And throughout the years her “revelations” expanded—and expanded and expanded. They foretell a great apostasy. And an anti-Christ who will be the son of a bishop and a nun of Jewish blood. Rome will lose faith and become the seat of the anti-Christ. Priests and nuns will lose the faith and fall into disreputable lives. There will be natural disasters of all sorts. Lucifer and his angels will be loosed from hell to wreak their evils on earth. It goes on and on in no particular order but an apocalyptic torrent of horrors. Her “messages” take on a tone of great anger towards the clergy and a Church who will not accord her the place due her as one who has seen the Mother of God and received revelations from her. She betrays the royalist an anti-Semitic biases of the French political right, the same extreme that will a generation later shape the thought and destiny of Archbishop Marcel Lefebvre. Melanie is very different from Bernadette Soubirous or Lucia dos Santos, the visionaries of Lourdes and Fatima, both of whom sought anonymity.
Now the only message the Church every approved was the original message calling for repentance and keeping the Lord’s Day and honoring the Sacred Name, but for many who become excited by these things, the later revelations not only foretell some dire prophecies, but are in fact prophecies fulfilled in the Church after the Second Vatican Council, a Church which they see as an apostate Church. Melanie’s later writings are, even by 19th century standards, riddled with heresies regarding human nature, grace, soteriology, and ecclesiology, and were, in her own lifetime, put on the Index of Forbidden Books. They are obviously the products, not of a supernatural revelation, but of a disturbed mind. Melanie spent the last 37 years of her life living as a laywoman in the south of France and in various places in Italy. She never ceased talking about her “messages.”
Among those who pick up on Melanie’s “messages” is the author of the Blog “Pope Francis the Destroyer.” (http://popefrancisthedestroyer.blogspot.com/) Other than an occasional whine about having “to drive an hour to Latin Mass because of Pope Francis & the New Evangelization,” the author of this blog says very little, usually reprinting either Melanie’s later “revelations” about how Rome has become the seat of the anti-Christ or quoting William of Ockham on the punishment of heretics and especially a Pope who has become a heretic. This wing-nut is not a sedevacantist. He (I am presuming that this wing-nut is a man) doesn’t claim that Francis (or his predecessors) have lost the papacy due to their “heresies,” but he does allege that Pope Francis is a heretic. Like Melanie, the author seems to be somewhat obsessive/compulsive and to have lost any sense of historical or theological perspective.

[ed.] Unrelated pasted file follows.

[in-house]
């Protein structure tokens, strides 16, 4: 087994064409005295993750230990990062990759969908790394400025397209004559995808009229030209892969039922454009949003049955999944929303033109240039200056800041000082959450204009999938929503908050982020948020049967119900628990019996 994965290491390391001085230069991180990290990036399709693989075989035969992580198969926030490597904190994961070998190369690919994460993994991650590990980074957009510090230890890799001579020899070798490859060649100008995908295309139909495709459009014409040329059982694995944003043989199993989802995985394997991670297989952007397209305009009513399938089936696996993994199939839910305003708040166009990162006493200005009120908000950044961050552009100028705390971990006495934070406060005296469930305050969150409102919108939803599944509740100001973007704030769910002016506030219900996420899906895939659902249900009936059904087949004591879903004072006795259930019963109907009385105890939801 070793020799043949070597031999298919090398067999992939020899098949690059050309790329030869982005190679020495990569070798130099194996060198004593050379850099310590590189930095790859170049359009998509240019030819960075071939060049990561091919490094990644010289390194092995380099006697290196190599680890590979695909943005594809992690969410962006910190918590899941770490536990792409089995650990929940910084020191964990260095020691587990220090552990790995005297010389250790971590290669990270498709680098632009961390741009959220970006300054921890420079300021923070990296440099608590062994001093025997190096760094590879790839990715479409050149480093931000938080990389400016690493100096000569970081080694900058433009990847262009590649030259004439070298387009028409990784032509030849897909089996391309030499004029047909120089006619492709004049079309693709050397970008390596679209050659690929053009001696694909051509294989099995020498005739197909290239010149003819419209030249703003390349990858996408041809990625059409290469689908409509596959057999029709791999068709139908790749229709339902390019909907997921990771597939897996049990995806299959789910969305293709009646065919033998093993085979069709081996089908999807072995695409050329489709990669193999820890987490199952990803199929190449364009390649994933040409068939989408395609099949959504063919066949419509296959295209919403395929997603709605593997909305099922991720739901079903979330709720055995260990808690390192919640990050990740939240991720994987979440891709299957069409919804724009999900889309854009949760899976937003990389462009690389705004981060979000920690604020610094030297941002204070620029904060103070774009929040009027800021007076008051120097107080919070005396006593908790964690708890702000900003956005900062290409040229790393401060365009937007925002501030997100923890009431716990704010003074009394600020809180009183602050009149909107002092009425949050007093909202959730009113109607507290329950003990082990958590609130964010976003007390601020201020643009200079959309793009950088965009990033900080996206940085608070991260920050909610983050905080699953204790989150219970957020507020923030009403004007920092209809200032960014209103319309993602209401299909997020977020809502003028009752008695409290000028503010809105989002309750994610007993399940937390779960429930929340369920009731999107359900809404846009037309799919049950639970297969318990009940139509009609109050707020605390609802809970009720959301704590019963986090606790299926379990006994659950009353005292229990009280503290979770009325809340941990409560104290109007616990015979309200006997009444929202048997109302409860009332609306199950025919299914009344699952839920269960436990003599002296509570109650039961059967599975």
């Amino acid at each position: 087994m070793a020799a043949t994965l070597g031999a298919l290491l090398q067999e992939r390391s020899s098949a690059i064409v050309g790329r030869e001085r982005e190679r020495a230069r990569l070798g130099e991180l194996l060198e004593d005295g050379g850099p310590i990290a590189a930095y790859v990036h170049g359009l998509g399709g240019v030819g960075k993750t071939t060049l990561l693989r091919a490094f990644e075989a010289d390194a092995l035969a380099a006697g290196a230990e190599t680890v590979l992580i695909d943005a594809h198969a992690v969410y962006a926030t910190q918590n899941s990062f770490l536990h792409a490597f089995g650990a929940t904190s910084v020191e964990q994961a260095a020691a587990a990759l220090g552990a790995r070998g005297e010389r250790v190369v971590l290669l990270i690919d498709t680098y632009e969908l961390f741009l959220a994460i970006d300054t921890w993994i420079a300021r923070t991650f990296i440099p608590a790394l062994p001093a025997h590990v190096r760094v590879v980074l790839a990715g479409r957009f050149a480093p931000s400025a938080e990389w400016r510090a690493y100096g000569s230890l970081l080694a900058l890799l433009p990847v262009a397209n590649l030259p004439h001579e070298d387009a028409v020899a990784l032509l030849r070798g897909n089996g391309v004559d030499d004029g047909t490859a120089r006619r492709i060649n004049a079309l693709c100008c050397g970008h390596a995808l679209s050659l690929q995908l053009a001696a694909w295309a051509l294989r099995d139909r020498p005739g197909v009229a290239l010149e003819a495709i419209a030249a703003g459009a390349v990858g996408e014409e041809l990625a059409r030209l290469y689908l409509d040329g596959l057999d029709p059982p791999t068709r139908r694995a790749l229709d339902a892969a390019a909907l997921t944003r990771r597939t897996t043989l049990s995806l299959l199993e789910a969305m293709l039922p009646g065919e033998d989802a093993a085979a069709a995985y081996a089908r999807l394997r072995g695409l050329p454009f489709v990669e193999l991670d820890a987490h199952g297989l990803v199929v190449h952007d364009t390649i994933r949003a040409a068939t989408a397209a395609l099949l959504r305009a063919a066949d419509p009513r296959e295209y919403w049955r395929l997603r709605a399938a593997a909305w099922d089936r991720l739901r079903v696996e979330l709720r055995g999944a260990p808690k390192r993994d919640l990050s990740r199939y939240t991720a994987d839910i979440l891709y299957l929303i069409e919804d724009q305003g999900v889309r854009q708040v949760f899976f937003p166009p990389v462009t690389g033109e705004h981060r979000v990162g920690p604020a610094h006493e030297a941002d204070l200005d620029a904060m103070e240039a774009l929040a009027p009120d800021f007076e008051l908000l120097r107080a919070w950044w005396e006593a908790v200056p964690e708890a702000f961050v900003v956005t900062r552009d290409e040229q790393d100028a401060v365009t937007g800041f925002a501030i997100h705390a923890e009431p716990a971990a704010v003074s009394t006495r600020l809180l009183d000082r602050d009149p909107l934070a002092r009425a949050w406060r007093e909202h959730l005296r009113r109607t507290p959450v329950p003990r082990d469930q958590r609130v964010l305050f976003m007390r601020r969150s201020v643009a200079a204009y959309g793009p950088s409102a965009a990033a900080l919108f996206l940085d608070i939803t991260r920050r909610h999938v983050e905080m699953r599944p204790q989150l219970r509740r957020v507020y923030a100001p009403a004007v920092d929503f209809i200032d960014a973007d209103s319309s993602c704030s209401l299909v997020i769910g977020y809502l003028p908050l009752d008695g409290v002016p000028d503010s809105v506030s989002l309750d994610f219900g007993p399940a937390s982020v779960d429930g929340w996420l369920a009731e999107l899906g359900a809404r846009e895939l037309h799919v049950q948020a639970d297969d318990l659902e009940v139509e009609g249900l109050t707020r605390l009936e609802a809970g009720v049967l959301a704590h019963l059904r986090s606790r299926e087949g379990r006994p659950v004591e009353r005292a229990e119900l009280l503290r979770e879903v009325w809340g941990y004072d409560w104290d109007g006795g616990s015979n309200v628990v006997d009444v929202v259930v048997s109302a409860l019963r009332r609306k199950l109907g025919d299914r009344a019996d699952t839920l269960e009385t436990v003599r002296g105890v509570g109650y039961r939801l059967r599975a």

What motivates people like this? I think the more basic question is what is the appeal of those who, like Melanie Calvet, develop a view of God as angry and anxious to visit his wrath on an unappreciative world? Apocalypticism is certainly a biblical theme. You find minor doses of it some of the Prophets—usually referring to the collapse of Jerusalem at the time of the Babylonian threat and subsequent exile. It becomes a major theme in the Book of Daniel and, in the New Testament, in the Book of Revelation. There are traces of it in the gospels and the letters of Saint Paul, though nothing like the extreme “prophecies” uttered by Melanie Calvet. In the Gospels, for example, there are warnings about the stars falling from the skies and a message of a new heaven and a new earth, implying of course that this earth and its heavens (skies) will in some way be refashioned. Jesus warns his disciples that they will suffer tribulation and persecution. Over all, however, the gospel message is a set of simple axioms and moral principles by which Jesus shows his disciples how to live faithfully in a world where the Kingdom is not yet a reality. There is a message of the forgiveness of sins more than of their punishment.
That for some the Gospel takes a back seat to the “messages” of seers like Melanie Calvet is probably more a matter of psychology than of faith. If you remember, some months back I did a posting on moral development and the theories of Lawrence Kohlberg. The initial stage of moral development is fear of punishment. There are those whose own psychological limitations do not permit them to mature morally and get stuck at this phase. They project the anger of parents and other key figures onto God. Perhaps, too, for some it is their own anger they project onto God—I think that was Melanie’s issue—but it necessitates a God who is primarily a punisher and will take out his anger on others whom they perceive as unfaithful.
This is an extreme form of a neurotic piety that projects God to be totally Other and needing to be pleased by rigid compliance and is easily displeased by our not measuring up to his complex rules and regulations. This is a deity whose divine mind has become a computer tracking our every thought, word, and deed and weighing it in a balance so as to be able to justly impose punishment in due measure. This is a God who demands ongoing atonement. This is the God for whom one cannot talk in Church—even before Mass—or forget one’s prayers or not wash one’s hands after using the bathroom. This is the God of walking on eggshells. It is not the God whom Jesus reveals in the Gospels.
At some point we really should look at the different ways in which people experience God—or create a god to meet their expectations. It is a fascinating matter how we use a word like “God” and at times mean some very different things. That is why a good spiritual director is important to help us clarify our experience in a way that is consistent with the faith of the Church. It is too bad that Melanie Calvet didn’t have a John of the Cross or Ignatius Loyola for her spiritual director—her bizarre “revelations” would have been identified for the products of a troubled soul and not for authentic manifestations of Divine Grace.